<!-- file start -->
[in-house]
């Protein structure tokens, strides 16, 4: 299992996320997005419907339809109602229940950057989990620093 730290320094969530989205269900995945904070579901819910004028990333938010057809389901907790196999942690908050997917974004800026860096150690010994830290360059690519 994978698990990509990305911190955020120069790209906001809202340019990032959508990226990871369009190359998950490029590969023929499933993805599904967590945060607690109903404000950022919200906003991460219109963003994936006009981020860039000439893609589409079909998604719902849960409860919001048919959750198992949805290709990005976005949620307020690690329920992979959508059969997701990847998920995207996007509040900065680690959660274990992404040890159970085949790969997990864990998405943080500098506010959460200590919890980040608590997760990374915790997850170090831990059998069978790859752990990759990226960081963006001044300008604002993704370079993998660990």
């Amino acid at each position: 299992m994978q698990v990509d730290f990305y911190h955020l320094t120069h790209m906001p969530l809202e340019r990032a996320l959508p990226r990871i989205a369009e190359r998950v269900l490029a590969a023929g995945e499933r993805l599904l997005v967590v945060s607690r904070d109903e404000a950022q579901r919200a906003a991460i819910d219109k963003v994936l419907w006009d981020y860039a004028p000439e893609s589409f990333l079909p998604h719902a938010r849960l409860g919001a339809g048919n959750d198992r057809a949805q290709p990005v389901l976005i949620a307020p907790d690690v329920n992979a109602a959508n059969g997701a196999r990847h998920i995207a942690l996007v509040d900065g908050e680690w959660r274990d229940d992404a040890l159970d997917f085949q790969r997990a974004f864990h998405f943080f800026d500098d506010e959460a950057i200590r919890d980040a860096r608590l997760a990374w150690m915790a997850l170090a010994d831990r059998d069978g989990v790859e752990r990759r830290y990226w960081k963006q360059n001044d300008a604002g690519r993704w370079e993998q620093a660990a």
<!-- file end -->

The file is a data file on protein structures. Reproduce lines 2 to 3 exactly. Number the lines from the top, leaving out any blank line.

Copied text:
């Protein structure tokens, strides 16, 4: 299992996320997005419907339809109602229940950057989990620093 730290320094969530989205269900995945904070579901819910004028990333938010057809389901907790196999942690908050997917974004800026860096150690010994830290360059690519 994978698990990509990305911190955020120069790209906001809202340019990032959508990226990871369009190359998950490029590969023929499933993805599904967590945060607690109903404000950022919200906003991460219109963003994936006009981020860039000439893609589409079909998604719902849960409860919001048919959750198992949805290709990005976005949620307020690690329920992979959508059969997701990847998920995207996007509040900065680690959660274990992404040890159970085949790969997990864990998405943080500098506010959460200590919890980040608590997760990374915790997850170090831990059998069978790859752990990759990226960081963006001044300008604002993704370079993998660990």
């Amino acid at each position: 299992m994978q698990v990509d730290f990305y911190h955020l320094t120069h790209m906001p969530l809202e340019r990032a996320l959508p990226r990871i989205a369009e190359r998950v269900l490029a590969a023929g995945e499933r993805l599904l997005v967590v945060s607690r904070d109903e404000a950022q579901r919200a906003a991460i819910d219109k963003v994936l419907w006009d981020y860039a004028p000439e893609s589409f990333l079909p998604h719902a938010r849960l409860g919001a339809g048919n959750d198992r057809a949805q290709p990005v389901l976005i949620a307020p907790d690690v329920n992979a109602a959508n059969g997701a196999r990847h998920i995207a942690l996007v509040d900065g908050e680690w959660r274990d229940d992404a040890l159970d997917f085949q790969r997990a974004f864990h998405f943080f800026d500098d506010e959460a950057i200590r919890d980040a860096r608590l997760a990374w150690m915790a997850l170090a010994d831990r059998d069978g989990v790859e752990r990759r830290y990226w960081k963006q360059n001044d300008a604002g690519r993704w370079e993998q620093a660990a």